It cost him a reported $1,000 to get his dad's luggage back, but the worldwide coverage Hasan Syed achieved this week for his Twitter attack on British Airways
has opened up a fresh debate on how brands deal with customer service issues, and the role social media can play in highlighting those issues.
It also gave BA something of a PR
headache for what was, essentially, a pretty trivial issue.
Mr Syed is certainly not the first person to lose a bag after a flight, nor is he the first to have been frustrated by an airline's perceived lack of speed in getting the luggage back to the passenger.
In that situation, most people on social media might fire off a tweet to the airline or post something on its Facebook page in the hope of getting attention.
Hasan Syed, however, took his digital fist-banging to a different level. He coughed up the cash for a sponsored tweet, which allowed him to target tens of thousands of people in New York and London - two of BA's key centres - who had also tweeted about the airline. The next day, his dad's luggage was returned.
As it's believed to be the first time an individual has used a sponsored tweet to complain about a brand, his action created a worldwide stir.
His tweet was re-tweeted, posted and pinned thousands of times. News organisations around the world picked up the story. Hasan Syed may only have targeted New York and London, but his story was written everywhere from Australia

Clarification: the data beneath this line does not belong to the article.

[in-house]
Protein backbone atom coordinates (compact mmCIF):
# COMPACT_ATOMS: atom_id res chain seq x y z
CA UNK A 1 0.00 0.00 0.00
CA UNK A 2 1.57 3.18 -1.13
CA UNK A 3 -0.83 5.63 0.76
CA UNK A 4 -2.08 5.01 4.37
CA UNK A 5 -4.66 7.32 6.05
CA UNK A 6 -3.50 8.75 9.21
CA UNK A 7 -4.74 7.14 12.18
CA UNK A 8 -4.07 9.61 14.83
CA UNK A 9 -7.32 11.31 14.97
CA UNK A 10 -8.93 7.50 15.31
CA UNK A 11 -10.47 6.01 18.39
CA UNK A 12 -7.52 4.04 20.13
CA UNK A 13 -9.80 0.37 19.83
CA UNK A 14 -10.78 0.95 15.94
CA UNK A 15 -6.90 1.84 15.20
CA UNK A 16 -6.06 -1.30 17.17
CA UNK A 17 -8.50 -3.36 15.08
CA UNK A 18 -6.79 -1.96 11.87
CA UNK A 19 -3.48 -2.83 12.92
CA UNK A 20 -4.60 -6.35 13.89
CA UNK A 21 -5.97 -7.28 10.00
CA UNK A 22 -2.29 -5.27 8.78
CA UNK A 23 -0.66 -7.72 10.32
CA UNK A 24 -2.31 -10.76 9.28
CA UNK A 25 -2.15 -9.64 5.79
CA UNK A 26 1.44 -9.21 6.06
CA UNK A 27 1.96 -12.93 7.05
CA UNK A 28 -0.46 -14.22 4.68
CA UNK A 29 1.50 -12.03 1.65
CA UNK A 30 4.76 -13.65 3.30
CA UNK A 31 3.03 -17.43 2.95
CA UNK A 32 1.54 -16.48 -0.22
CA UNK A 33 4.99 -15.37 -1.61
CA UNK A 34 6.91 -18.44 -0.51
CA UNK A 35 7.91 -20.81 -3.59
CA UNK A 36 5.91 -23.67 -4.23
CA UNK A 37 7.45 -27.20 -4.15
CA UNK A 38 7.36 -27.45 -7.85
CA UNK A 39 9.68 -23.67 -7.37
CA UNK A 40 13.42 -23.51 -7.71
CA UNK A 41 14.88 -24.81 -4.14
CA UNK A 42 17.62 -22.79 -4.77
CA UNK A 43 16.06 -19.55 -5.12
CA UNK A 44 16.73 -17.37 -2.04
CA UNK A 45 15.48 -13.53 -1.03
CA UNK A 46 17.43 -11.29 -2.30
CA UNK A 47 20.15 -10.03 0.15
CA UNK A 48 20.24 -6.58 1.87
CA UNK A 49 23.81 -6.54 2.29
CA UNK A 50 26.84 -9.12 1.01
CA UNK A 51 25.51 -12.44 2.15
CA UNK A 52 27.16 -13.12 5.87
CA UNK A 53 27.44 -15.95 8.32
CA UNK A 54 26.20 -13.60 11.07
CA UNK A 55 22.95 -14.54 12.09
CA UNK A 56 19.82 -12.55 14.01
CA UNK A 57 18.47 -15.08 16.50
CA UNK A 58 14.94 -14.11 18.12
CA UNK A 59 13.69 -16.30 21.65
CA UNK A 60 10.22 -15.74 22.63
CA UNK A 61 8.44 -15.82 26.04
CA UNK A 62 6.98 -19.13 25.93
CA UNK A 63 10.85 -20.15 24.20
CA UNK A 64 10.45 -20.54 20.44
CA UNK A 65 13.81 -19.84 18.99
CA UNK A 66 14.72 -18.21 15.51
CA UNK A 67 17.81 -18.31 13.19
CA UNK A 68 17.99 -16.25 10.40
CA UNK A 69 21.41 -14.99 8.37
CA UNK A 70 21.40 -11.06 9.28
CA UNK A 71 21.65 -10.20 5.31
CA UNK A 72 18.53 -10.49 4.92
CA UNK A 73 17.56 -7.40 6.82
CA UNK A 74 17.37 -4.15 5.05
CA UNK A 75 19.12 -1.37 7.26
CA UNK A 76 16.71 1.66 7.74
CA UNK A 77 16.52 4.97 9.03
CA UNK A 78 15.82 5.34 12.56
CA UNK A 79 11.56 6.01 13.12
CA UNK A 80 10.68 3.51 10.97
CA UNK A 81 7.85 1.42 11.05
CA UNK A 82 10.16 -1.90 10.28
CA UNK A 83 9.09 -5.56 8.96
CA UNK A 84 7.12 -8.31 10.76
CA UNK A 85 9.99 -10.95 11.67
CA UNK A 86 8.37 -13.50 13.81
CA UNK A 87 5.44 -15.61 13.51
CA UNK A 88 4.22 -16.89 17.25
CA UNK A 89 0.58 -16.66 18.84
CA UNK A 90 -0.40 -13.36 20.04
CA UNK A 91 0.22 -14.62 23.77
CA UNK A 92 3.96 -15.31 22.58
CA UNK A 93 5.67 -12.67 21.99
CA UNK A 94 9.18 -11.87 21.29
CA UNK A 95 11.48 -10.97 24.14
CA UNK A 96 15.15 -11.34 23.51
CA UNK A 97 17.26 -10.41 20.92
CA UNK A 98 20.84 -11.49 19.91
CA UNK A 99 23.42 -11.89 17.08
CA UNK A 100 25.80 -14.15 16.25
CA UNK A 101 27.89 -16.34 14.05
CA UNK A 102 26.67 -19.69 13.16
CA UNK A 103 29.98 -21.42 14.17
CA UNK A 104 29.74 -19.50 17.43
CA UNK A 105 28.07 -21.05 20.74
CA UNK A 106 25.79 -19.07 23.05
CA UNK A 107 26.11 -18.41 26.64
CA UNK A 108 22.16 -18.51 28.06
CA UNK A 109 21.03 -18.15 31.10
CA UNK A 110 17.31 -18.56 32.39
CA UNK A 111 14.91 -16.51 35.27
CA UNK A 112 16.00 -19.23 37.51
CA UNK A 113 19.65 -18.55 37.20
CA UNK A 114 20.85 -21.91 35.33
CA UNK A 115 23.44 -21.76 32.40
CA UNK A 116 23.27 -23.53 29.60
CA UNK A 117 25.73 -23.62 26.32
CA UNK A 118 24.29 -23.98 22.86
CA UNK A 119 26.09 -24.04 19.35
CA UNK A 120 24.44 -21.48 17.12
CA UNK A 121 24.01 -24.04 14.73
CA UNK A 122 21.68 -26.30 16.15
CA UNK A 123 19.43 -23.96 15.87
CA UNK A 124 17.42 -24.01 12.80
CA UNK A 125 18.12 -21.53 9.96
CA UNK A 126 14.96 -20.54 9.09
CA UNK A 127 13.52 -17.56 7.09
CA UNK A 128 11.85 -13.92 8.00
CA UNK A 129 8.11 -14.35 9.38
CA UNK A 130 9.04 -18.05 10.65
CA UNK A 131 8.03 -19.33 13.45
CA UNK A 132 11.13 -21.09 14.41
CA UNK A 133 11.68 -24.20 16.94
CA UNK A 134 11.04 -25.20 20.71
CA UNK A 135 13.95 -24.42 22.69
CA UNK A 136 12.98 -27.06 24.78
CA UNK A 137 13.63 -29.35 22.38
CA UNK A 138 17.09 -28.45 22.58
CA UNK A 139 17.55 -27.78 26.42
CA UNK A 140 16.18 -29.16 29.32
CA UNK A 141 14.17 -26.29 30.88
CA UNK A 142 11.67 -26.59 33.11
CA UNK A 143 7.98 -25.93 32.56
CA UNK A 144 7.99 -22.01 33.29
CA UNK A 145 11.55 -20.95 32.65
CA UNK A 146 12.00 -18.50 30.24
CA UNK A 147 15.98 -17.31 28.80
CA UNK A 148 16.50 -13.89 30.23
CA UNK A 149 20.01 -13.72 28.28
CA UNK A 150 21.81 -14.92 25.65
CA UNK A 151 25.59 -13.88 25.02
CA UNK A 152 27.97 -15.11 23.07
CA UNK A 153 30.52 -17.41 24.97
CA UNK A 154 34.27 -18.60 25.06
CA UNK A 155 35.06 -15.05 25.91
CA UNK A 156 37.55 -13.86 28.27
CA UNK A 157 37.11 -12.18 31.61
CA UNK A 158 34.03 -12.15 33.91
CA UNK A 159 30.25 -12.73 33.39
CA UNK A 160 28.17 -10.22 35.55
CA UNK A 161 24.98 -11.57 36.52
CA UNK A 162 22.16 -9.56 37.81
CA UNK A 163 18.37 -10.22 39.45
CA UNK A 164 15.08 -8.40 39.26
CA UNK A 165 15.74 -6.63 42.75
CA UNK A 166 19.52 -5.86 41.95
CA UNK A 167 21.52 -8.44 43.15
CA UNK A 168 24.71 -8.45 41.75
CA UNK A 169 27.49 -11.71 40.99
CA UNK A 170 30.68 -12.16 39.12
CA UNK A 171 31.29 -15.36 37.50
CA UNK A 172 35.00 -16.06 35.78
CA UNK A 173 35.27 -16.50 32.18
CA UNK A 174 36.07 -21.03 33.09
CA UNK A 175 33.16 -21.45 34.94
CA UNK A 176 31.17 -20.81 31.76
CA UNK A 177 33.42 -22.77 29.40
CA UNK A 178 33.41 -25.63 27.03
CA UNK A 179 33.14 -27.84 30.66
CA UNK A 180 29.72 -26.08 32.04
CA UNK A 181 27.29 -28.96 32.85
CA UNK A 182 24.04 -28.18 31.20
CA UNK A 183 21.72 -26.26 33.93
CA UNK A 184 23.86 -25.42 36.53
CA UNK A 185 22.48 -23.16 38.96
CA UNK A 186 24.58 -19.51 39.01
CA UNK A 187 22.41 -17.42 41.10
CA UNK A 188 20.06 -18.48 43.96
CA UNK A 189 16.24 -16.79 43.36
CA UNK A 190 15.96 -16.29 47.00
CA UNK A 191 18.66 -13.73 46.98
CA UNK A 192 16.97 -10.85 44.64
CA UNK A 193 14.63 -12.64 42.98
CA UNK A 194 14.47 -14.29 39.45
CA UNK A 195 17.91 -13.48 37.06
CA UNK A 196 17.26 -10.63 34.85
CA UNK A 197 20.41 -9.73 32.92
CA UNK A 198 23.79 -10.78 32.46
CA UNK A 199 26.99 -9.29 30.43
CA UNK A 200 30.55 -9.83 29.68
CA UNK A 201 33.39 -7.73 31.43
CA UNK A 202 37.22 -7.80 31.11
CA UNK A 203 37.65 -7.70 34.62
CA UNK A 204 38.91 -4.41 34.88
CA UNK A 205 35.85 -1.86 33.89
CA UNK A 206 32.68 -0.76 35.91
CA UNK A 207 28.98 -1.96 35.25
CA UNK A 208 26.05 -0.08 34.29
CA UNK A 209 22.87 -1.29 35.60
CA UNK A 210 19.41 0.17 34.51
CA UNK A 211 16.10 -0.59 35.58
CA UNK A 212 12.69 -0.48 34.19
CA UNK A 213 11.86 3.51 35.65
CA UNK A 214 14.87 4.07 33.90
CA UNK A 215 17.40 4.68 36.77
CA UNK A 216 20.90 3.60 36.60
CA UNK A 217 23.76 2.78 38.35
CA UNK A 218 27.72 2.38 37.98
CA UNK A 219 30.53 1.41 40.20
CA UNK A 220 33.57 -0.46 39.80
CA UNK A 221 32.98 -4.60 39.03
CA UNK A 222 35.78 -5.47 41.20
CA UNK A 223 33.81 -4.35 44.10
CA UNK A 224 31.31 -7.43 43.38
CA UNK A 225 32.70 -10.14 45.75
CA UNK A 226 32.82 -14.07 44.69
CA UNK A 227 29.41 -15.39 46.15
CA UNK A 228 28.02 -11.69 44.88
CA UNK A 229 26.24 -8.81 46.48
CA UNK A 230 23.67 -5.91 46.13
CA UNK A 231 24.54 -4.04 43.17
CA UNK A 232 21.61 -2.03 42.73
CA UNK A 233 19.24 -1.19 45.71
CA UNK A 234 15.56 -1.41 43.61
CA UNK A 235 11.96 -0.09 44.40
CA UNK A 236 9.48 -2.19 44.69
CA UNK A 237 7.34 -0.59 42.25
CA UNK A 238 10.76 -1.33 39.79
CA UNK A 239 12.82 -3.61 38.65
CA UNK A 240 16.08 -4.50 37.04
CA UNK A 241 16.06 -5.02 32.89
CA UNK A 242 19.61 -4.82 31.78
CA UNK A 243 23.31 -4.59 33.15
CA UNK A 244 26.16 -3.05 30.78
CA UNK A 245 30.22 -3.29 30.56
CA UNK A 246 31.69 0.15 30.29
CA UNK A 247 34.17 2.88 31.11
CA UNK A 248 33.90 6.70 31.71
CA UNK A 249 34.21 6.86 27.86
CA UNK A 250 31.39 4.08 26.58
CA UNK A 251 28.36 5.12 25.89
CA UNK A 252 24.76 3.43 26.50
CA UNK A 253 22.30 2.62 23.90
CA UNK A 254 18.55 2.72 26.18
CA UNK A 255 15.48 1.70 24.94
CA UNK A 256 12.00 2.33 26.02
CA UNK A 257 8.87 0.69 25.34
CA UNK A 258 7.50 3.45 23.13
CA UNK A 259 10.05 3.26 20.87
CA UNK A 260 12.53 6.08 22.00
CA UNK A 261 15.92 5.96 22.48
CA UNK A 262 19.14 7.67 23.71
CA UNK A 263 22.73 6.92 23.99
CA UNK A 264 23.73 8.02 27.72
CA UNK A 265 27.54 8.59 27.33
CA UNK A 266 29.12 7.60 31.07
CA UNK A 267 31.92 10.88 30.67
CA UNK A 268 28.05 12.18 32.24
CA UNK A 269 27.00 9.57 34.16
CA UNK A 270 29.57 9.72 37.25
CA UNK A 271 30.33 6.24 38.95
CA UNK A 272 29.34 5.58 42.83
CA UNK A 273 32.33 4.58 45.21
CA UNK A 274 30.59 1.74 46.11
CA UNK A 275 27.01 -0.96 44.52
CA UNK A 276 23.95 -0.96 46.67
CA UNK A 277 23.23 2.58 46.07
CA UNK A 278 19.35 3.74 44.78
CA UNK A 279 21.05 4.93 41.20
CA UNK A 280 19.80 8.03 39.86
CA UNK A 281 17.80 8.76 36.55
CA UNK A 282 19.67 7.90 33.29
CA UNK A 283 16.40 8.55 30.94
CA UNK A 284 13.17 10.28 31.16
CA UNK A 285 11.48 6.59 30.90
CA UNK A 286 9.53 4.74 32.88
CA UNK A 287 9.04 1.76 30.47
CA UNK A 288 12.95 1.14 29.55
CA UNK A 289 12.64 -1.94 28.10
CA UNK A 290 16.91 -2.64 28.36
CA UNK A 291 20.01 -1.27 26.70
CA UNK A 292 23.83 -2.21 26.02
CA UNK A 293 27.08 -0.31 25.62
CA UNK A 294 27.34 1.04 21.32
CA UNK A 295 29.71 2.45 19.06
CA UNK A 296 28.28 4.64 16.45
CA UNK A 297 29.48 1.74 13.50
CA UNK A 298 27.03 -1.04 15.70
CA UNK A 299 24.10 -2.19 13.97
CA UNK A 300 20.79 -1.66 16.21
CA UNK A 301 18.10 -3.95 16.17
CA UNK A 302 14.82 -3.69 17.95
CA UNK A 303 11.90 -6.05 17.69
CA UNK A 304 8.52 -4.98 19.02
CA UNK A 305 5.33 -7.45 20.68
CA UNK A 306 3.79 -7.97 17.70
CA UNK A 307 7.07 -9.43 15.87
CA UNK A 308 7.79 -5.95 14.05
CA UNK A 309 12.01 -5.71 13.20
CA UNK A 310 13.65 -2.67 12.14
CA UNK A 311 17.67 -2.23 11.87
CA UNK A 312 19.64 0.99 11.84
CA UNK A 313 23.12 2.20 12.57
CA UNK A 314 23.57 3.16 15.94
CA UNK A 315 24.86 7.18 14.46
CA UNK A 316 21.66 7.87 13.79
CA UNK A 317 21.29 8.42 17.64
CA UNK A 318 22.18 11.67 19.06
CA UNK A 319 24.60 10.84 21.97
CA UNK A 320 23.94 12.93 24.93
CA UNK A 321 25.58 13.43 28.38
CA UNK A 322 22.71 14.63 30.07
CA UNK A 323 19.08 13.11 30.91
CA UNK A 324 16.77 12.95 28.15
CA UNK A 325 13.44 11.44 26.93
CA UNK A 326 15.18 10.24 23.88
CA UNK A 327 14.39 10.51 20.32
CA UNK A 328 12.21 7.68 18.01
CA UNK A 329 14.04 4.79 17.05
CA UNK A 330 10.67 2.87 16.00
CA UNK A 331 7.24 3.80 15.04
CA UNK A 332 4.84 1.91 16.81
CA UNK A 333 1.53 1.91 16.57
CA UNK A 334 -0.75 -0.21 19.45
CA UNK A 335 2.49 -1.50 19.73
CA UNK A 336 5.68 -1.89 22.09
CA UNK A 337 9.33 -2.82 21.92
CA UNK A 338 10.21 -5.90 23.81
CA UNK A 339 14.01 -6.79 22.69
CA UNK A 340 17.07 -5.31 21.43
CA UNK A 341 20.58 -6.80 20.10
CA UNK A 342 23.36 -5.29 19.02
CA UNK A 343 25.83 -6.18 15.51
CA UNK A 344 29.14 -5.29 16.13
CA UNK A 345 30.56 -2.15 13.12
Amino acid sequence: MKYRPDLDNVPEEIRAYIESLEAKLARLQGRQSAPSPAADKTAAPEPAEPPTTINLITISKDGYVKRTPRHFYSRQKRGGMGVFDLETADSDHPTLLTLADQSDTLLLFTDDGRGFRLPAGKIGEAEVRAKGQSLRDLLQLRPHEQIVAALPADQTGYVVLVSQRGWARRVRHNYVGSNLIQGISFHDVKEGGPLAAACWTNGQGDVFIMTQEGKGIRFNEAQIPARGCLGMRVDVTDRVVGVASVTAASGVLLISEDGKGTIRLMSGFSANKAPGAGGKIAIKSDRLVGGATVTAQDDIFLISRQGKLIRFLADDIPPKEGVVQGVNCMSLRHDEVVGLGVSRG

. And social media commentators hurriedly debated whether this would mean a re-think for how brands deal with disgruntled customers in social media.
PR-wise, it was certainly embarrassing for BA - particularly as it took the airline several hours to respond to the tweet - but it's unlikely to cause any long-term damage. It will, however, force them to re-think their approach to customer service in social media. And BA won't be the only one.
Sponsored tweets take a complaint way beyond the brand's own Twitter page, which means brands will have to be even more alert with their social media monitoring. Plus, as Mr Syed demonstrated, paid-for tweets can be geo-targeted. Want to reach thousands of Twitter users in Leicester? Easy. And perhaps not as expensive as you might have thought?
So it may have been an expensive way to get a suitcase back, but Mr Syed's influence on how big brands deal with customer complaints could be both significant and long-term.
And given that a customer service issue in social media has the potential to create damaging PR fall-out, brands' crisis PR strategies will need to be revisited in light of this week's high-profile tweet.
For that reason, Hasan Syed is our PR Influencer of the Week. Let's hope he doesn't complain about it!
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